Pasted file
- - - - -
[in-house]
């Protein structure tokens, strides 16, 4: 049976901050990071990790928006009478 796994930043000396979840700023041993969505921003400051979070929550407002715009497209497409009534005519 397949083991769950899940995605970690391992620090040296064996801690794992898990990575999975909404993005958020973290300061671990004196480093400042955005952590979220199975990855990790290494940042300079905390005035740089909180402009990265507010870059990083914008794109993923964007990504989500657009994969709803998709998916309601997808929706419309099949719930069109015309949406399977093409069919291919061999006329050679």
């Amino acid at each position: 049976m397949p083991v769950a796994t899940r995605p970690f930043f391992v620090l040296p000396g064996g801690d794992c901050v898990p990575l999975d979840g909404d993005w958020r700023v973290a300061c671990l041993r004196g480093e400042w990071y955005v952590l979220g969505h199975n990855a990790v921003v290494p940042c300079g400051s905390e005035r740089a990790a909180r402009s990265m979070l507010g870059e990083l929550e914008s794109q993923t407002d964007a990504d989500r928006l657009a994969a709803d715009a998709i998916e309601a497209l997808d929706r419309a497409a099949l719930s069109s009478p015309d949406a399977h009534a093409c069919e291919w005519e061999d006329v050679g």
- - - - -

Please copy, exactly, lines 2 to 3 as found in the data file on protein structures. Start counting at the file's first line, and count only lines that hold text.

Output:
């Protein structure tokens, strides 16, 4: 049976901050990071990790928006009478 796994930043000396979840700023041993969505921003400051979070929550407002715009497209497409009534005519 397949083991769950899940995605970690391992620090040296064996801690794992898990990575999975909404993005958020973290300061671990004196480093400042955005952590979220199975990855990790290494940042300079905390005035740089909180402009990265507010870059990083914008794109993923964007990504989500657009994969709803998709998916309601997808929706419309099949719930069109015309949406399977093409069919291919061999006329050679």
């Amino acid at each position: 049976m397949p083991v769950a796994t899940r995605p970690f930043f391992v620090l040296p000396g064996g801690d794992c901050v898990p990575l999975d979840g909404d993005w958020r700023v973290a300061c671990l041993r004196g480093e400042w990071y955005v952590l979220g969505h199975n990855a990790v921003v290494p940042c300079g400051s905390e005035r740089a990790a909180r402009s990265m979070l507010g870059e990083l929550e914008s794109q993923t407002d964007a990504d989500r928006l657009a994969a709803d715009a998709i998916e309601a497209l997808d929706r419309a497409a099949l719930s069109s009478p015309d949406a399977h009534a093409c069919e291919w005519e061999d006329v050679g």